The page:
Over the course of Rhumba Country’s ten effusive tracks, LaFarge dispenses hard-won wisdom in a way that’s never heavy-handed, often imbuing his songwriting with all the guileless magic of a fable or folktale. A perfect example of that dynamic, the ’60s-R&B-influenced “Sister André” was inspired by the true story of the French nun who recently passed away at the age of 118. “She lived through both world wars, the flu epidemic, all the way down the line through Covid,” says LaFarge. “After I heard her story, I started singing about a character who’s got a lot of sage advice to share, and it turned into a song of encouragement for those who are lonely and hoping for love.” 

On “So Long Chicago,” LaFarge slips into lighthearted storytelling as he muses on the cultural phenomenon of those in colder climates heading south for winter. Co-written with Hamilton, the playfully cheeky snowbird ode mines inspiration from ’70s-era Chuck Berry, unfolding in freewheeling guitar work and fiercely stomping rhythms. A bona fide musical eccentric, LaFarge further flaunts his idiosyncratic sensibilities on the magnificently loopy “Like a Sailor,” a dance-ready and dreamlike number that speaks to the inevitability of struggle on one’s path. 

As he documents his tireless journey toward finding his true home, LaFarge also reimagines a tune from reggae legend Ken Boothe. Spotlighting his supreme talents as a song interpreter, his take on “Home, Home, Home” infuses a heartfelt longing into every moment and, in turn, breathes new life into the late-’60s rocksteady classic. “The more you listen to music from around the world, you realize everybody’s got their form of country music,” says LaFarge. “It goes back to why I named the album Rhumba Country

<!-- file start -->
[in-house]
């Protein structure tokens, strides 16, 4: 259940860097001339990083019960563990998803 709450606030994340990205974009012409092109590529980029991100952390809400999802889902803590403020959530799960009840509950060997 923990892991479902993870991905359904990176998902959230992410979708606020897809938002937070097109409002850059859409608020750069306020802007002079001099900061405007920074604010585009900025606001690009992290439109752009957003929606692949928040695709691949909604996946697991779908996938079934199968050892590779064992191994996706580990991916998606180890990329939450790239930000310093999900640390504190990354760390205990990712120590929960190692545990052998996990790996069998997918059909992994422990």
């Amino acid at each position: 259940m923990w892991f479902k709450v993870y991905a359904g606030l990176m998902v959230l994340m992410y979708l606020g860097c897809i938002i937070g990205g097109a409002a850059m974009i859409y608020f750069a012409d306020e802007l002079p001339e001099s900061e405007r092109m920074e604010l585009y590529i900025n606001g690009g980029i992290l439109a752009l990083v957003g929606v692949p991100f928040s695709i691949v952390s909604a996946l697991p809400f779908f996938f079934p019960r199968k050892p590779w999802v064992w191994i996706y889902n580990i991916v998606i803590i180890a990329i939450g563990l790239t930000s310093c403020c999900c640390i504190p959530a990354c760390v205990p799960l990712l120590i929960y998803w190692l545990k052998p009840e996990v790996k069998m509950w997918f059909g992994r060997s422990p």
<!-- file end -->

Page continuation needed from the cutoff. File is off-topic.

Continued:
in the first place: it’s poking fun at the futility of boxing everything into but a few genres, ‘What is folk music? What is country or soul?’ I’ve always bucked at all those boundaries and found it much more exciting to create my own genre.” 

LaFarge’s boundless curiosity for music from other cultures played a vital part in shaping the album’s instantly captivating sound. “Listening to a lot of music from around the world helped simplify my approach,” he notes, naming Brazilian singer/composer Jorge Ben among his key inspirations on Rhumba Country. “When you scale back the chord progressions and get a good rhythm going, the musicians have more freedom to play anything or nothing at all. There’s so much space everywhere, and as a singer, it allows me to be that lead instrument and weave in and out however I want.” At the same time, LaFarge brought a more intense and focused rigor to his songwriting process. “I need to trust in what feels good to me, but I also have to ask myself, ‘Is the message coming through? Am I stimulating thought in a way that might shift someone’s perspective? Am I being honest in telling my story, and am I doing it in love?’” he says. 

Reflecting on the origins of Rhumba Country, LaFarge points to one of the most crucial revelations he experienced while farming: a newfound understanding of the uniquely human potential to be “conduits of continuous creation.” To that end, his effort to provide listeners with “medicine for the soul” has led LaFarge toward a deeper level of dedication when it comes to nurturing his own spirit. “You have to live the life you’re singing in your songs—no matter what you’re going through,” he says. “Everything will come out in your music whether you want it to or not. I’ve realized that the more I can pursue goodness and live in peace, the more I can make the music I was put here to make.” And by living with intention and fully connecting with his truest purpose, LaFarge might finally be ready to lay his head in a place he calls home.